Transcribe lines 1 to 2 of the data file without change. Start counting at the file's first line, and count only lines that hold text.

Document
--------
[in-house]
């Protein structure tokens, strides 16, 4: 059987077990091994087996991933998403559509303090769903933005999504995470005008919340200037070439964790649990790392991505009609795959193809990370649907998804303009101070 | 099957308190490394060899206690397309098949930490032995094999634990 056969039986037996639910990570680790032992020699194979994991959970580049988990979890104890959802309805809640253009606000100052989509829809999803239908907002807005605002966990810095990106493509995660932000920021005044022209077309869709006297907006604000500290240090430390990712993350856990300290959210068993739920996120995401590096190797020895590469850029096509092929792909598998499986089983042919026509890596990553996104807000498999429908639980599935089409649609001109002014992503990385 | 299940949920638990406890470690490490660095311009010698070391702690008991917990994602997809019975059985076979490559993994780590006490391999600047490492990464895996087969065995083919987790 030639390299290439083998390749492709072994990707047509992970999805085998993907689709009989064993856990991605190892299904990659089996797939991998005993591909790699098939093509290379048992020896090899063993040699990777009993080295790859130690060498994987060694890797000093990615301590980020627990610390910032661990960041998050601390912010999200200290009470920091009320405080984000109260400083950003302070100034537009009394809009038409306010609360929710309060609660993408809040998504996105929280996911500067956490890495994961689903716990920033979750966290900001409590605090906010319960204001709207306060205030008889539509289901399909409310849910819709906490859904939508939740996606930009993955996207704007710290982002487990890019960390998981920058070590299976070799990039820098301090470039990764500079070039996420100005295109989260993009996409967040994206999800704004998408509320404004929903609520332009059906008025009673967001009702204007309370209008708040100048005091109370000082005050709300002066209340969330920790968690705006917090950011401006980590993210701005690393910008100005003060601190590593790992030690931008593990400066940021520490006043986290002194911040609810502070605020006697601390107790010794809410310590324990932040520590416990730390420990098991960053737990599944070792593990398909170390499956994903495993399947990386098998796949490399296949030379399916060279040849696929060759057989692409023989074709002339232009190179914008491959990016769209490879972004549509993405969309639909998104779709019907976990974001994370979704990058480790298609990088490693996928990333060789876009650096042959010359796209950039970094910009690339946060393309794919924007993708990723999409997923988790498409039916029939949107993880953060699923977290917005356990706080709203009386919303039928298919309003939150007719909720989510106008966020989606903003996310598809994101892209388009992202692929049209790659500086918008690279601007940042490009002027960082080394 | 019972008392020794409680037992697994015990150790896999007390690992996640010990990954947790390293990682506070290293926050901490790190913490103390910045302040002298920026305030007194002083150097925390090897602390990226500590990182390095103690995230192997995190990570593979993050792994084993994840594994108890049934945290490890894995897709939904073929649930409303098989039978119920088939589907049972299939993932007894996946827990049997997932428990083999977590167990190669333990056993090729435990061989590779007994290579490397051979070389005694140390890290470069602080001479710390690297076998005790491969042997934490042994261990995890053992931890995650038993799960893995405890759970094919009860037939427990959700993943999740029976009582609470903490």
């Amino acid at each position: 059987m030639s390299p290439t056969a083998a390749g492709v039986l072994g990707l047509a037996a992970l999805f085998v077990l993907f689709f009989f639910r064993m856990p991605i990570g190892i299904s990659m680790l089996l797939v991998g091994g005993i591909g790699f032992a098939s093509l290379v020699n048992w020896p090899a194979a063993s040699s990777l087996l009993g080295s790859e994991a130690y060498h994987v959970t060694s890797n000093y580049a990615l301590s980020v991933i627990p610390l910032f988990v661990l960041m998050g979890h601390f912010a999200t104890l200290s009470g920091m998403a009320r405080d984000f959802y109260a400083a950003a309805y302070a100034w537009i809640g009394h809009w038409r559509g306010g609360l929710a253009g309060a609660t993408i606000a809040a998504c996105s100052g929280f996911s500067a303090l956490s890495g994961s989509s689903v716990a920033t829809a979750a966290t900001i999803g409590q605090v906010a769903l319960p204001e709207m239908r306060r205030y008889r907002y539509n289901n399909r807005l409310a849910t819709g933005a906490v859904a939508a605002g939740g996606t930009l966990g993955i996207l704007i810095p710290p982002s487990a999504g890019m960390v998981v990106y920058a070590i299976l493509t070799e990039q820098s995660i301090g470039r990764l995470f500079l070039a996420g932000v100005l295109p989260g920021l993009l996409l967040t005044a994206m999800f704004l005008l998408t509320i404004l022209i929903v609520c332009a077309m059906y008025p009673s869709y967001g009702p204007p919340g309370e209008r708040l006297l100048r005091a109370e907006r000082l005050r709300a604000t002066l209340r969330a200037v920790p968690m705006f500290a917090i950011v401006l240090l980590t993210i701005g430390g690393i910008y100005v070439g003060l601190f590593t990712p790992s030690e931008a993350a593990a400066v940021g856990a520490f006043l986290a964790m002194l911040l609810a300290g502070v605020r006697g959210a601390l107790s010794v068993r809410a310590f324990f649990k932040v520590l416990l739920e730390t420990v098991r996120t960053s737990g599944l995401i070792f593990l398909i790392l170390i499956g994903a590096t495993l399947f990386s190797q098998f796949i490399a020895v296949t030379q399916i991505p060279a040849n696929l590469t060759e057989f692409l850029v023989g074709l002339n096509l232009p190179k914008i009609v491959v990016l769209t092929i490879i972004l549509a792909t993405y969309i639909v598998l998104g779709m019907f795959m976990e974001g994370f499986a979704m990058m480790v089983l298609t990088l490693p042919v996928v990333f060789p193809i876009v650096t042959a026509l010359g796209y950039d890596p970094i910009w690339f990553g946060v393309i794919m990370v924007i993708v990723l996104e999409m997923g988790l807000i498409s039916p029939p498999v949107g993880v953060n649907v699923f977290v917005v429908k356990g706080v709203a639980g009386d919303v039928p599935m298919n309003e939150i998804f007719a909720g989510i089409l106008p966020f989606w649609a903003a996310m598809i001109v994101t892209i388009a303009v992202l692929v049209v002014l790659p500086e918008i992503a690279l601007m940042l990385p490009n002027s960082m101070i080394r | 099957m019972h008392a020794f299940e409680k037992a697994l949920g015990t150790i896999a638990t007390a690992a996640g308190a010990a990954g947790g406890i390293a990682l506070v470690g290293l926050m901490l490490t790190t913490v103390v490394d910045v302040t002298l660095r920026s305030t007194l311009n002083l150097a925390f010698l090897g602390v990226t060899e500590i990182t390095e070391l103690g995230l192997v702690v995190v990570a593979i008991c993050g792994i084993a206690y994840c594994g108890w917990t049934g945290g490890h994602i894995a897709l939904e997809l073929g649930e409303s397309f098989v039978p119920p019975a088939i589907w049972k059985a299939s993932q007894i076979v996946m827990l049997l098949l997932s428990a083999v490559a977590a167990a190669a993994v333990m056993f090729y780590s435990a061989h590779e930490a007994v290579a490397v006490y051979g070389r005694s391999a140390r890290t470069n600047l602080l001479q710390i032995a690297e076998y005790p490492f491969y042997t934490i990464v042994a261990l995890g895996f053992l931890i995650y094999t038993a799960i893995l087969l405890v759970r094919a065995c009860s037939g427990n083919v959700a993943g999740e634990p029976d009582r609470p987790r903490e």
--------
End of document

[in-house]
């Protein structure tokens, strides 16, 4: 059987077990091994087996991933998403559509303090769903933005999504995470005008919340200037070439964790649990790392991505009609795959193809990370649907998804303009101070 | 099957308190490394060899206690397309098949930490032995094999634990 056969039986037996639910990570680790032992020699194979994991959970580049988990979890104890959802309805809640253009606000100052989509829809999803239908907002807005605002966990810095990106493509995660932000920021005044022209077309869709006297907006604000500290240090430390990712993350856990300290959210068993739920996120995401590096190797020895590469850029096509092929792909598998499986089983042919026509890596990553996104807000498999429908639980599935089409649609001109002014992503990385 | 299940949920638990406890470690490490660095311009010698070391702690008991917990994602997809019975059985076979490559993994780590006490391999600047490492990464895996087969065995083919987790 030639390299290439083998390749492709072994990707047509992970999805085998993907689709009989064993856990991605190892299904990659089996797939991998005993591909790699098939093509290379048992020896090899063993040699990777009993080295790859130690060498994987060694890797000093990615301590980020627990610390910032661990960041998050601390912010999200200290009470920091009320405080984000109260400083950003302070100034537009009394809009038409306010609360929710309060609660993408809040998504996105929280996911500067956490890495994961689903716990920033979750966290900001409590605090906010319960204001709207306060205030008889539509289901399909409310849910819709906490859904939508939740996606930009993955996207704007710290982002487990890019960390998981920058070590299976070799990039820098301090470039990764500079070039996420100005295109989260993009996409967040994206999800704004998408509320404004929903609520332009059906008025009673967001009702204007309370209008708040100048005091109370000082005050709300002066209340969330920790968690705006917090950011401006980590993210701005690393910008100005003060601190590593790992030690931008593990400066940021520490006043986290002194911040609810502070605020006697601390107790010794809410310590324990932040520590416990730390420990098991960053737990599944070792593990398909170390499956994903495993399947990386098998796949490399296949030379399916060279040849696929060759057989692409023989074709002339232009190179914008491959990016769209490879972004549509993405969309639909998104779709019907976990974001994370979704990058480790298609990088490693996928990333060789876009650096042959010359796209950039970094910009690339946060393309794919924007993708990723999409997923988790498409039916029939949107993880953060699923977290917005356990706080709203009386919303039928298919309003939150007719909720989510106008966020989606903003996310598809994101892209388009992202692929049209790659500086918008690279601007940042490009002027960082080394 | 019972008392020794409680037992697994015990150790896999007390690992996640010990990954947790390293990682506070290293926050901490790190913490103390910045302040002298920026305030007194002083150097925390090897602390990226500590990182390095103690995230192997995190990570593979993050792994084993994840594994108890049934945290490890894995897709939904073929649930409303098989039978119920088939589907049972299939993932007894996946827990049997997932428990083999977590167990190669333990056993090729435990061989590779007994290579490397051979070389005694140390890290470069602080001479710390690297076998005790491969042997934490042994261990995890053992931890995650038993799960893995405890759970094919009860037939427990959700993943999740029976009582609470903490």